How do auto lawyers handle accidents that involve driverless cars? Technology is evolving at a rapid pace and driverless cars are no longer fantasies of science fiction. These vehicles are in advanced stages of testing. It won't be long before they share the roads with human drivers. While driverless vehicles promise increased safety and the removal of human error from the accident equation, they open up the potential for many other problems and potential liabilities.
Nationwide, the National Motor Vehicle Crash Causation Survey shows that 94% of automobile accidents are due to human error. Engineers state that removing humans from the equation will significantly reduce this percentage as autonomous cars could apply automatic braking and sense a collision before it can happen. While this may potentially reduce accidents caused by driver negligence, auto lawyers, and those injured in automobile accidents are well aware that no system is flawless and product liability lawsuits could arise as defects appear, systems fail, and motorists are killed or injured.
In the 21st century, it has become clear that even the strongest security measures offer no guarantee of safety. Computers on autonomous vehicles can be hacked into by individuals equipped with knowledge and tools required to defeat firewalls and other security measures. In 2015, this was demonstrated when security flaws in Jeep's were exploited by "white hat" hackers who were able to kill the vehicle's engine while operating. This shut down critical systems that are required for speed, steering, and control functions. The demonstration showed that a hacker with ill intentions could easily put drivers and their passengers at serious risk of injury or death.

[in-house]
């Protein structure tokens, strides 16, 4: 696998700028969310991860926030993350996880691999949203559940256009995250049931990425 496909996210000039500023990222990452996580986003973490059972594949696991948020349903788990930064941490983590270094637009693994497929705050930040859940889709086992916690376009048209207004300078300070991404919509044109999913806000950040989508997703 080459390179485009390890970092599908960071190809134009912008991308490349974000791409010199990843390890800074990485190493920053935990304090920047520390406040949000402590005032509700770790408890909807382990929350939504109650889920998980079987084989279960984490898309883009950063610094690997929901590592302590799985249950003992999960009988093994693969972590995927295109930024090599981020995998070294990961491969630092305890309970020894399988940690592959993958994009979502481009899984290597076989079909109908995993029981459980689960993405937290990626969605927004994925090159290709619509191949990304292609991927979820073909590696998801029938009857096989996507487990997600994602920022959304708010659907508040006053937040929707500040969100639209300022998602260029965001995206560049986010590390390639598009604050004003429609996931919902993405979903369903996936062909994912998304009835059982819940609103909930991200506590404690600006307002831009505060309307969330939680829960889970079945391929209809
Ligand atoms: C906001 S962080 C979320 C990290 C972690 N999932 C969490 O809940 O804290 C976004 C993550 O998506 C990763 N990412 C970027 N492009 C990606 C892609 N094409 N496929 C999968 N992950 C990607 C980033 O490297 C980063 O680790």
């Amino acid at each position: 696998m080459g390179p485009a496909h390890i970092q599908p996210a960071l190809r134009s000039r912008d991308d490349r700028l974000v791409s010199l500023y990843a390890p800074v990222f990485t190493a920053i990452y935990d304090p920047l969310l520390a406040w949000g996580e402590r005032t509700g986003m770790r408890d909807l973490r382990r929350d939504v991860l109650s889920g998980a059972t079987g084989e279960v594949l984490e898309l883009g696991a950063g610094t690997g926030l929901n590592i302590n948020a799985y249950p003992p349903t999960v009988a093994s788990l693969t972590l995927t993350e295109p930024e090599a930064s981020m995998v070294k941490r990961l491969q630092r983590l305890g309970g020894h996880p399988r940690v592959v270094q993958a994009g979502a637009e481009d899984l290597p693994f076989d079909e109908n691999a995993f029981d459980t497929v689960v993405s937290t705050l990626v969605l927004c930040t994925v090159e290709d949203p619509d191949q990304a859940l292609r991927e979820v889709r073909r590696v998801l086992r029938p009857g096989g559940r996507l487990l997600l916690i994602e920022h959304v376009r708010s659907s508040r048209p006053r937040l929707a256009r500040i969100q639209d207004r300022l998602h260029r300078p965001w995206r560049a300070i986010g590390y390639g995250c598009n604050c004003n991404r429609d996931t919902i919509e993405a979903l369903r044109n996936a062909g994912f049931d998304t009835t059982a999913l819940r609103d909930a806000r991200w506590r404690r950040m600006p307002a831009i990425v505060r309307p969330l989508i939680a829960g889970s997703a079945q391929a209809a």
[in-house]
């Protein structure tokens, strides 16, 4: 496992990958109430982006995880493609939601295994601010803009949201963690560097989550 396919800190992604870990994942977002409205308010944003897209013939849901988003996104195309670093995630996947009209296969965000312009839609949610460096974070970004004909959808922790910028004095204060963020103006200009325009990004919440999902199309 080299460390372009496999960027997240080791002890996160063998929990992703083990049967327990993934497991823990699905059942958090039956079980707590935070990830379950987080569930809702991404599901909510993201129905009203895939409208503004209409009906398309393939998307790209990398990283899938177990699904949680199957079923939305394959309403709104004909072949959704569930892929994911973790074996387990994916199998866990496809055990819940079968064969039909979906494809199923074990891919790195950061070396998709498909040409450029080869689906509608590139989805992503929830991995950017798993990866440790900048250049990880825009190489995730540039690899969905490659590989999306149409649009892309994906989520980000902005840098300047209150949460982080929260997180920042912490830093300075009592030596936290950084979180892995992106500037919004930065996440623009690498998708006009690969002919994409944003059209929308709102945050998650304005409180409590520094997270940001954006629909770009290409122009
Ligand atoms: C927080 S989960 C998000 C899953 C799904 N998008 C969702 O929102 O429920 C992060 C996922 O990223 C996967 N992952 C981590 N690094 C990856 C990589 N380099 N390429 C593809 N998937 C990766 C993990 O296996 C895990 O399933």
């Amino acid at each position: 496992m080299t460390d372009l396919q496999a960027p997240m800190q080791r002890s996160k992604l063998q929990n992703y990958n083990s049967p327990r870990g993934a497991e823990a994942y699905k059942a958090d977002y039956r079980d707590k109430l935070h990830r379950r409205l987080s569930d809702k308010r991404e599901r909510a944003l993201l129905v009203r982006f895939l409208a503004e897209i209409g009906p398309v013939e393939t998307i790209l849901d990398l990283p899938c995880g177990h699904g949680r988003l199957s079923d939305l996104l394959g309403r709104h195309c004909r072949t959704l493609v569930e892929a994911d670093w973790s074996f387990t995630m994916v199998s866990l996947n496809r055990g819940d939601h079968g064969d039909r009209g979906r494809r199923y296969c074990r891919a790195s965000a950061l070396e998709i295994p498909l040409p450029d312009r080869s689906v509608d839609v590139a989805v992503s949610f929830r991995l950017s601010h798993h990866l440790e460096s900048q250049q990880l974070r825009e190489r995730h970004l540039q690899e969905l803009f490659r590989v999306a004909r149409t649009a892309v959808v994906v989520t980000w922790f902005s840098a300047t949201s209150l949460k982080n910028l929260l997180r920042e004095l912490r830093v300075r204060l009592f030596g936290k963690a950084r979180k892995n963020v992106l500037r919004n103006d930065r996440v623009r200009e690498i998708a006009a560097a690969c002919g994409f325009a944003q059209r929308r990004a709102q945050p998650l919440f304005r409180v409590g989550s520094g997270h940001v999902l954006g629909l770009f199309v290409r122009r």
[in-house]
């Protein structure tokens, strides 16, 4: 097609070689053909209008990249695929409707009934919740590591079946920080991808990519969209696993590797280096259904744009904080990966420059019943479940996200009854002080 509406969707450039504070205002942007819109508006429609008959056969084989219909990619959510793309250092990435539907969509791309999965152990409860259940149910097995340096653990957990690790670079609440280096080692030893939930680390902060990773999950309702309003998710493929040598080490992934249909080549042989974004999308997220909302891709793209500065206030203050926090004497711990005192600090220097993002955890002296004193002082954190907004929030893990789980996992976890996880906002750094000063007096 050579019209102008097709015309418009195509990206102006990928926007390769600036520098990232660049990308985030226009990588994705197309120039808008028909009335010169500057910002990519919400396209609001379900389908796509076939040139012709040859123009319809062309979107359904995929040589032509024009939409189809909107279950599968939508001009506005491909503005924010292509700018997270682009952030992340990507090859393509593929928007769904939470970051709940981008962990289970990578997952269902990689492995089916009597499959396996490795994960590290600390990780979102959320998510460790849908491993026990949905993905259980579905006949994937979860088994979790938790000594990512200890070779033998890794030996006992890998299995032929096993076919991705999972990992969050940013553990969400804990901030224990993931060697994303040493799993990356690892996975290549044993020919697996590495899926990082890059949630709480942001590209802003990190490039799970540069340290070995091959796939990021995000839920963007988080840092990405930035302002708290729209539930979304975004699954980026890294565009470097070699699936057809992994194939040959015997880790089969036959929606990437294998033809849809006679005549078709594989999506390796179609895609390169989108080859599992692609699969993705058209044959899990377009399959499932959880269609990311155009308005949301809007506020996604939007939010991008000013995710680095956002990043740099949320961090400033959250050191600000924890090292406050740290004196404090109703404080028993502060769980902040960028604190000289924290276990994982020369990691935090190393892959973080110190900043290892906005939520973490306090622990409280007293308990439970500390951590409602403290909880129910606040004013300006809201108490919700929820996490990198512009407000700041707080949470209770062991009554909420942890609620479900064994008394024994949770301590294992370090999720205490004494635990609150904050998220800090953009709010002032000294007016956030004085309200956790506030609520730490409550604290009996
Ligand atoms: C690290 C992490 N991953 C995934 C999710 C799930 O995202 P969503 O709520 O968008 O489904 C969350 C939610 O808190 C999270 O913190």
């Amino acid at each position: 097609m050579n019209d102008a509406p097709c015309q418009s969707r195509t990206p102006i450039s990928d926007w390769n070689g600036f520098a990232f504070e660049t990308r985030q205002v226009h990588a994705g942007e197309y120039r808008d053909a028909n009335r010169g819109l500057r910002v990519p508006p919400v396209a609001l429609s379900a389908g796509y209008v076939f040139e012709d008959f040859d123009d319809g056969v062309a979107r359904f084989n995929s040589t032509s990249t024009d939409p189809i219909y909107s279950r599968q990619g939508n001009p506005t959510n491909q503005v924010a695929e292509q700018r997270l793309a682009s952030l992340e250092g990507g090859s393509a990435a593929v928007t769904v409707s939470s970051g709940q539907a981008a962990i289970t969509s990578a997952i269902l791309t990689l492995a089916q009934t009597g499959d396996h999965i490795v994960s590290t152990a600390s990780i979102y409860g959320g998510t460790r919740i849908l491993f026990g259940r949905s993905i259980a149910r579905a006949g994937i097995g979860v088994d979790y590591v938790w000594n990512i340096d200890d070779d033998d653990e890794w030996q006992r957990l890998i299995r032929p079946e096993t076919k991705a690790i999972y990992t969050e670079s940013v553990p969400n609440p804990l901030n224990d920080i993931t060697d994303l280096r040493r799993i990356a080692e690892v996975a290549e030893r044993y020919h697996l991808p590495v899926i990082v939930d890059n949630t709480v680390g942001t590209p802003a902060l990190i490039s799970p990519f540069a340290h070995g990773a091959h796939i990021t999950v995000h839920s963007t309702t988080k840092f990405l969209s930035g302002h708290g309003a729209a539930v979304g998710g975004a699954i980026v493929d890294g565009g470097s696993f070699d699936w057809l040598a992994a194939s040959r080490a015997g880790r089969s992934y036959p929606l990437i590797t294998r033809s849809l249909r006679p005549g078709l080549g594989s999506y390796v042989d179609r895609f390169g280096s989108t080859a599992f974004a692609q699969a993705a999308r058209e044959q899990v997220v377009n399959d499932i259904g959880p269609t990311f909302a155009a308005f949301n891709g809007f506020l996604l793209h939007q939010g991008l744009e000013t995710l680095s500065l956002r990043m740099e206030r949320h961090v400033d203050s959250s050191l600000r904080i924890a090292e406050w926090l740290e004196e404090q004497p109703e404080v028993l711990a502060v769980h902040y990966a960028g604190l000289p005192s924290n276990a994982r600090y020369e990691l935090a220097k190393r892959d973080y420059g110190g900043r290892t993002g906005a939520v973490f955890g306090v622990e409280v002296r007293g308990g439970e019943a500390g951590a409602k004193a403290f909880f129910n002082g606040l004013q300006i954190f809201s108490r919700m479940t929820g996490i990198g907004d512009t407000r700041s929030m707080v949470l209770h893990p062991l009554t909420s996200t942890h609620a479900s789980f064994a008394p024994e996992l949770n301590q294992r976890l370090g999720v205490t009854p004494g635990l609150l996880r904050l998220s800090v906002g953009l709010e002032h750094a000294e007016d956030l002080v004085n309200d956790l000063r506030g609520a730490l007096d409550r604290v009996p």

The National Highway Traffic Safety Administration (NHTSA) and auto lawyers are closely monitoring the development of what are labeled as "Highly Automated Vehicles" (HAV's). As of 2016, the NHTSA has issued basic guidelines for their development. These guidelines require states to determine their own individual rules for HAV's regarding liability for drivers, passengers, and manufacturers using the Model State Policy as a guideline. To date, 21 states and the District of Columbia have enacted legislation regarding HAV's while three others have enacted HAV provisions by executive order. These laws cover the recommendations made by the Society of Automotive Engineers (SAE) issued in conjunction with the US Department of Transportation regarding the five levels of automation that range from zero autonomous control to full control where the automated system performs all driving-related functions.
Many auto lawyers, including Brad Pistotnik, are watching the development and manufacture or autonomous vehicle technology. It will certainly impact drivers in Topeka, Lawrence, Salina, Kansas City, and elsewhere in Kansas, Nebraska, Illinois, and Oklahoma. While technology is making vehicles safer and better protecting motorists when collisions occur, these technologies could expose drivers and passengers to even greater risks down the road.
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